Posted: Tuesday, May 19, 2009 8:01 pm
Dear Annie: I am 23 years old and a virgin. I have never seen a naked man in my life because I believe virginity should be kept until marriage. The other day I went with my sister to watch my nephew’s baseball game. He plays on a field that is uphill, so you can see the backyards of some of the houses across the street. My nephew had heard from his friends that one of the men in those yards sits naked in his hot tub. I always assumed this wasn’t true.
When I got to the game, I instantly remembered those rumors. I didn’t intend to be a Peeping Tom, but I looked around and saw a man in a hot tub. I assumed this was the guy, so I kept watching. Five minutes later, he got out of the hot tub and really was naked. I instantly got a headache and my eyes burned. I want to do something to prevent children from seeing him. I know he was in his own backyard, but you could see him clearly from the field. Would that count as public nudity? Do you think I should report him? — Scarred for Life
Dear Scarred: We’re sure glad you didn’t go blind. For someone claiming not to be a Peeping Tom, you certainly expended a lot of energy trying to catch a glimpse of this naked man. If he is hot-tubbing on his own property and taking appropriate precautions to be discreet, it is not public nudity. Unless, of course, he does the hot-tub routine only during games, in which case there is some exhibitionism going on. If you think this is traumatizing the Little Leaguers, you can mention it to one of the parents.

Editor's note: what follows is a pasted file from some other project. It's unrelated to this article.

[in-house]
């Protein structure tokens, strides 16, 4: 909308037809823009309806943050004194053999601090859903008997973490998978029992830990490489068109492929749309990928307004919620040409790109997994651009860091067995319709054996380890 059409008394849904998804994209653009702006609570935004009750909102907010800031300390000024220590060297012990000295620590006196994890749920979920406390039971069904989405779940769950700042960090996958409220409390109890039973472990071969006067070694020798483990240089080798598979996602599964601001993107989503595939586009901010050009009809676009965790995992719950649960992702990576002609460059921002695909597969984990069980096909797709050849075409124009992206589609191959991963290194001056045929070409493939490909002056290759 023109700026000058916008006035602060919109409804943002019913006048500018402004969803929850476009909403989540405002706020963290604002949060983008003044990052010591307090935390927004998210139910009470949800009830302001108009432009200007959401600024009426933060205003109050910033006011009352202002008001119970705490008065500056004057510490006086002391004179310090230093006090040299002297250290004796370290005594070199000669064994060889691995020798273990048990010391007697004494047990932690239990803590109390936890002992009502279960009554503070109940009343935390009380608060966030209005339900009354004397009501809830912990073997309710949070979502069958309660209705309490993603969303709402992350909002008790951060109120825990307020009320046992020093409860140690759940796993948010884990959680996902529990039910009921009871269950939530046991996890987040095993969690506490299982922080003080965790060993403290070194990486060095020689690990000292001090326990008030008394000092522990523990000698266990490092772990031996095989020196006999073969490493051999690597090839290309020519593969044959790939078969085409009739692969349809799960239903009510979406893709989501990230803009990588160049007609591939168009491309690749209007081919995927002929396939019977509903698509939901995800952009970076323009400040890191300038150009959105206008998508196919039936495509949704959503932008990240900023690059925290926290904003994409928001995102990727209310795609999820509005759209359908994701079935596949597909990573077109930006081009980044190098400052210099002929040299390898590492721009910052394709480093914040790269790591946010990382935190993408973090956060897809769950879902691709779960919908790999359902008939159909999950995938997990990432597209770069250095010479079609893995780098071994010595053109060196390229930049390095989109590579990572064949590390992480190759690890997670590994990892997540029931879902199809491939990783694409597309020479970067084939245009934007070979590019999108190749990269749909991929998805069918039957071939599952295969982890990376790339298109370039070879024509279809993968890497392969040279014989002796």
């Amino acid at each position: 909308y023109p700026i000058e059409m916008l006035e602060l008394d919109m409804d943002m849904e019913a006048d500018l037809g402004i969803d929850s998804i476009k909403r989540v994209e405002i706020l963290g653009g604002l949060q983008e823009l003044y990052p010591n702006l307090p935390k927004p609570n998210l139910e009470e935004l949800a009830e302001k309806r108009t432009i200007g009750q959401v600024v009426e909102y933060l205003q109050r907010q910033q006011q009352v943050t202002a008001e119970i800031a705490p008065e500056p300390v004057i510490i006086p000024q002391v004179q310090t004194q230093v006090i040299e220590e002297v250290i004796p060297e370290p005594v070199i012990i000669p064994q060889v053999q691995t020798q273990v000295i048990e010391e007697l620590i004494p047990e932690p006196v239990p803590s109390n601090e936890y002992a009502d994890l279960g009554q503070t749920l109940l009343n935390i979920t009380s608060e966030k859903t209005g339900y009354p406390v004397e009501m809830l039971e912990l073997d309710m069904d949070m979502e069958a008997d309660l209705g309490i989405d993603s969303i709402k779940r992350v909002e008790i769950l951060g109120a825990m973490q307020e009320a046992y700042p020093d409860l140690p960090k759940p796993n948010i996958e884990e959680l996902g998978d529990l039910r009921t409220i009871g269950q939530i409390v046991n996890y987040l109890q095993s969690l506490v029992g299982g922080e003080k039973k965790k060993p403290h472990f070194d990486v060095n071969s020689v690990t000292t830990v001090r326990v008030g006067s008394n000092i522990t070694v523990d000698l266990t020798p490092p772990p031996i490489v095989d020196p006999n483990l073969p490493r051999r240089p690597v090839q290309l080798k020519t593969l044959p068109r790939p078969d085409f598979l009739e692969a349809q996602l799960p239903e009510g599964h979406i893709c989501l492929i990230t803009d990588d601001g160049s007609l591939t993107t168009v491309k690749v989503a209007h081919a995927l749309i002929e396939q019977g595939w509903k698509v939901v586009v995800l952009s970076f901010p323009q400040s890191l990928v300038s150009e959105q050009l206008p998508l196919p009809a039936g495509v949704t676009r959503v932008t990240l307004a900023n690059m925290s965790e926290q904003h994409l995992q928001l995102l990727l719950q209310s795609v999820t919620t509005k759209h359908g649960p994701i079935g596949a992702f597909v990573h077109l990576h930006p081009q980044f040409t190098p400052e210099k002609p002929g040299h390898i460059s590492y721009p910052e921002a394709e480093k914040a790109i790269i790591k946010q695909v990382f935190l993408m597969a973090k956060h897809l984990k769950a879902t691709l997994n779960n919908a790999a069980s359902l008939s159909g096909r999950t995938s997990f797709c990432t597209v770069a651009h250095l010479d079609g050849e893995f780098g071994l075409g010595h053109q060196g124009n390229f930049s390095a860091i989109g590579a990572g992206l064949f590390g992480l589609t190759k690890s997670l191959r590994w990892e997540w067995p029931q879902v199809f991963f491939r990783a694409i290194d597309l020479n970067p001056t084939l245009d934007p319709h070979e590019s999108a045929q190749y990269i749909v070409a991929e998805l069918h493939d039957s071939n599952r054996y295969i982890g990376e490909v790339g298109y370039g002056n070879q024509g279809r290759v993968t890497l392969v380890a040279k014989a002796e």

Dear Annie: My husband yells and screams at me constantly. I have begged him over and over to resolve our differences after our children are in bed. He won’t.
I never know what is going to make my husband blow up. My oldest daughter is 5, and I am starting to see the effects. I know you are going to suggest counseling, and he has seen a counselor, but he doesn’t realize the impact his rage has on our children. Please tell me what this will do to my kids’ personalities. — Worried in Tulsa
Dear Tulsa: It depends on the child, but regardless, it won’t be good. When faced with an angry, out-of-control parent, some children retreat and become timid, socially awkward and afraid to form relationships. Others act out and become violent. Children often repeat their parents’ behavior into adulthood, with the sons raging at their wives and the daughters being attracted to men who abuse them.
Your husband has a serious anger problem and needs to get it under control. Aside from counseling, which should be ongoing, suggest he see his doctor for a complete physical and a depression screening. Sometimes these problems have an underlying medical cause. In the meantime, understand that this is emotional and verbal abuse. The entire family could benefit from counseling.
Dear Annie: The letter from “Had Enough” jolted me right off the couch. I am in my 60s and, due to Crohn’s disease, have had an ileostomy since my late 20s. I have also been through menopause.
“Had Enough” needs to stop feeling sorry for herself and look at that ostomy as a gift of life. She should be grateful her husband is sexually interested in her, bag and all. I was young and single when my first ostomy surgery was performed, and after that, I married, raised two children and am now a happy grandmother. How fortunate that we live in a time when medicine can provide us with a normal life. My bag is opaque, and there is no reason to hide it. I have never had to worry about a comfortable position, either. No special precautions are necessary. I am just as raring to go as ever. I hope “Had Enough” will learn to look at her transformed body with gratitude. — Happy Bag Lady
Dear Happy: What a wonderful outlook on life. You are an inspiration.
Annie’s Mailbox is written by Kathy Mitchell and Marcy Sugar, longtime editors of the Ann Landers column. Please e-mail your questions to email@example.com, or write to: Annie’s Mailbox, P.O. Box 118190, Chicago, IL 60611. To find out more about Annie’s Mailbox, and read features by other Creators Syndicate writers and cartoonists, visit the Creators Syndicate Web page at www.creators.com.
Published in The Messenger 5.19.09